Rod Wilcox

Rod Wilcox

Head Cross Country Coach

Expereince: Head Coach since 1996





Head Coach and Trail Buster Rod Wilcox (right) has been head cross country coach at King’s since 1996.  During his tenure, the Knights have won five League, seven District Titles and qualified for the State Champions 16 years.  In 13 of those years, they earned a top 4 team trophy. In 4 of those years, they won the State Championships and that makes the Knights one of the most successful mens XC teams in Washington State history. Meanwhile, the Lady Knights (Battle Maidens) have qualified to state 16 years as well and have won 3 League titles and 9 District titles. The seven team State Championship make the Lady Knights one of the most successful womens XC teams in State history.


Under Wilcox, the Kights have won 11 State titles which ranks 3rd in Washington State History by school. Rod is one the 3 XC coaches in state history to take 33 teams to the State meet and was named the Washington State Cross Country Coaches Association 2000 and 2014 Boys Coach of the Year as well as 2003 and 2007 Girls Coach of the Year. Rod began coaching at King’s in 1992 as an assistant in track & field.  He has coached 100+ state qualifiers, 8 State Champions and 27 school record holders in the long, high and triple jumps over the last 27 years.  He joined the cross-country staff in 1993, serving as an assistant for 3 years before taking over head coaching duties in 1996.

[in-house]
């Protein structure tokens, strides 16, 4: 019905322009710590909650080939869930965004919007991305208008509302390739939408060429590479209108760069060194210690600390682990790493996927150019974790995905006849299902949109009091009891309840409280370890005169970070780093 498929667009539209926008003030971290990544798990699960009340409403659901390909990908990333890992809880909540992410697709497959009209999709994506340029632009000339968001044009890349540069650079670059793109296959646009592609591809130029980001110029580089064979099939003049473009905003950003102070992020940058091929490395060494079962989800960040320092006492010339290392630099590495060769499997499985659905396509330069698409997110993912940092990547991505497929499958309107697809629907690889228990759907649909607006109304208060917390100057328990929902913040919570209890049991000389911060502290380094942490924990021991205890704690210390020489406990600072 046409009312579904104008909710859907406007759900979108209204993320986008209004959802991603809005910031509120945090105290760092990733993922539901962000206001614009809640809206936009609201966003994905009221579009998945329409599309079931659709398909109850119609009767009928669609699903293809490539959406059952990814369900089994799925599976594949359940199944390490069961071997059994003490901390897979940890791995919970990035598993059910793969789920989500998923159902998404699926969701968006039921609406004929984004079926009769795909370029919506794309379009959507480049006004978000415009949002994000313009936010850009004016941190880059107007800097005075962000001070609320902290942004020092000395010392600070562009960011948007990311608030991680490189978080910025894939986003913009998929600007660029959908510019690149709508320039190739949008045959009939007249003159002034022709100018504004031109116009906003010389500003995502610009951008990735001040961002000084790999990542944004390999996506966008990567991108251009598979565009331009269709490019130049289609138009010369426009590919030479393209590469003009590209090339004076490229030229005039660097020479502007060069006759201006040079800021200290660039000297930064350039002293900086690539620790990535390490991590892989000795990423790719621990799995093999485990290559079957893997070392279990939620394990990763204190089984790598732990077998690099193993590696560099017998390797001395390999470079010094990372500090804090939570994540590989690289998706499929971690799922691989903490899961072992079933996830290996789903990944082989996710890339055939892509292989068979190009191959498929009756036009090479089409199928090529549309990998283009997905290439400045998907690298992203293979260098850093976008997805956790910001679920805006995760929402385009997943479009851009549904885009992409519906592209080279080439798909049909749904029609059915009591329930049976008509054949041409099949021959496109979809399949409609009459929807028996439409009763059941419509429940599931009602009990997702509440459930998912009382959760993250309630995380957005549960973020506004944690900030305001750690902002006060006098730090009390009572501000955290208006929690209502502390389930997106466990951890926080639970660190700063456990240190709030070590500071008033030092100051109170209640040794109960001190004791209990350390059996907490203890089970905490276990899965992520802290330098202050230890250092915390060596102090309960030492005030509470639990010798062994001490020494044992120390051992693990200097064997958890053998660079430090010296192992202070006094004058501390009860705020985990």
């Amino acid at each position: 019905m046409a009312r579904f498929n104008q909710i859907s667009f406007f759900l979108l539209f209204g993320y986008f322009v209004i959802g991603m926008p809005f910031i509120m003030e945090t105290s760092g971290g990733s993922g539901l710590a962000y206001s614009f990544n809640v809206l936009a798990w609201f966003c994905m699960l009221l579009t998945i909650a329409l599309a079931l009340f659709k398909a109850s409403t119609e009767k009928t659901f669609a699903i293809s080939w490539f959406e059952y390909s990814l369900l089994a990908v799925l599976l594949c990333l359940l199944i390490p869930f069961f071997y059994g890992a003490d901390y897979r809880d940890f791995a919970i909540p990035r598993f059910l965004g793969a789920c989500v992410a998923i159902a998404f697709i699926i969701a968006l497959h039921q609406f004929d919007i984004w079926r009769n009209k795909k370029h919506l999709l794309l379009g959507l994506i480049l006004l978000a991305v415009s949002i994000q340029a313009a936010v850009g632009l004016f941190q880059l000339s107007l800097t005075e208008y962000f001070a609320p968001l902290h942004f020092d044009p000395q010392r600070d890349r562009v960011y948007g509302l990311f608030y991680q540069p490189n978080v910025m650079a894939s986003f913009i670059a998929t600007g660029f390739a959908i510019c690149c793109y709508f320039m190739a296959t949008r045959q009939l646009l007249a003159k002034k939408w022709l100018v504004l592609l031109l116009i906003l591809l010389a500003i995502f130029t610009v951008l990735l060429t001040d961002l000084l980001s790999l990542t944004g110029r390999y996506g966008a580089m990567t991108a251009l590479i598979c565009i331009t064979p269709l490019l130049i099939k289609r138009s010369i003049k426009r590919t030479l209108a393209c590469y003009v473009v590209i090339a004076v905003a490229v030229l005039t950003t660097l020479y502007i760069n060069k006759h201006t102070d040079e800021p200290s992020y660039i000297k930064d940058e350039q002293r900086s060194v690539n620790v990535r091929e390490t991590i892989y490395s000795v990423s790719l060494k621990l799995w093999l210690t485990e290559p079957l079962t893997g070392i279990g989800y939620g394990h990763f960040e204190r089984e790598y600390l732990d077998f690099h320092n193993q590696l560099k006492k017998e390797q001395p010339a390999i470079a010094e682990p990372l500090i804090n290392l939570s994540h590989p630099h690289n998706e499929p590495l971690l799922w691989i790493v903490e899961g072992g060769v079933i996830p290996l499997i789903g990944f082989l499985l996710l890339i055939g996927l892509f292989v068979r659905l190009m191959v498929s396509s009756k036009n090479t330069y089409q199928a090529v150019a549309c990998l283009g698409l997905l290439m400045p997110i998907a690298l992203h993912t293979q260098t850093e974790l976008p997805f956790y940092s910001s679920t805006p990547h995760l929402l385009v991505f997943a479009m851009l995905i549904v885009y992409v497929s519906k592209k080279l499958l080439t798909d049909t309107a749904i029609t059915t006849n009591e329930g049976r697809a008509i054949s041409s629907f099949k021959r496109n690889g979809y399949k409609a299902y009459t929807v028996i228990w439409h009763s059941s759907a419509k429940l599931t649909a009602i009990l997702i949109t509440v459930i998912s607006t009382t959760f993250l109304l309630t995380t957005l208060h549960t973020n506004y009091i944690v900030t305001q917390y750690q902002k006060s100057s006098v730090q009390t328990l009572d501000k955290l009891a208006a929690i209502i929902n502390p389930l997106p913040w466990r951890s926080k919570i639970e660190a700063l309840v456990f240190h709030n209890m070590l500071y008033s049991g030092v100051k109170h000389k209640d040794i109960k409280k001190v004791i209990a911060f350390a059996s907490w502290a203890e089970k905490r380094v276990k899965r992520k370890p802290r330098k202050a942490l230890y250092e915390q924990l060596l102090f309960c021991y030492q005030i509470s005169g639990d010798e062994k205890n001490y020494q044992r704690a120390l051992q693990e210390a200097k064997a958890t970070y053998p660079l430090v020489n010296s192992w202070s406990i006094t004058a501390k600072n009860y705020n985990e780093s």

At Pendleton High School, Wilcox high jumped 6 feet, 6 inches and finished 10th at the State Championships. Rod also ran on a 4*100 relay that placed 4th at State and still holds the School and District Record (42.7sec.). He moved on to the University of Washington, where he jumped 6’10 for the Huskies, earning two Varsity Letters and more importantly his bachelor’s degree in Psychology.  Wilcox then moved to Perth Australia to earn his M.Ed. in Sport Psychology from the University of Western Australia. 


Since 1991, Rod has worked as a personal trainer at Harbor Square Athletic Club in Edmonds, while continuing his own athletic career at the National Masters Track & Field Championships and the World Masters Games.  In 1999 he won his first National Championship and has since won 10 more.  His ultimate goal is to break the decathlon world record in the 90-and-older age group.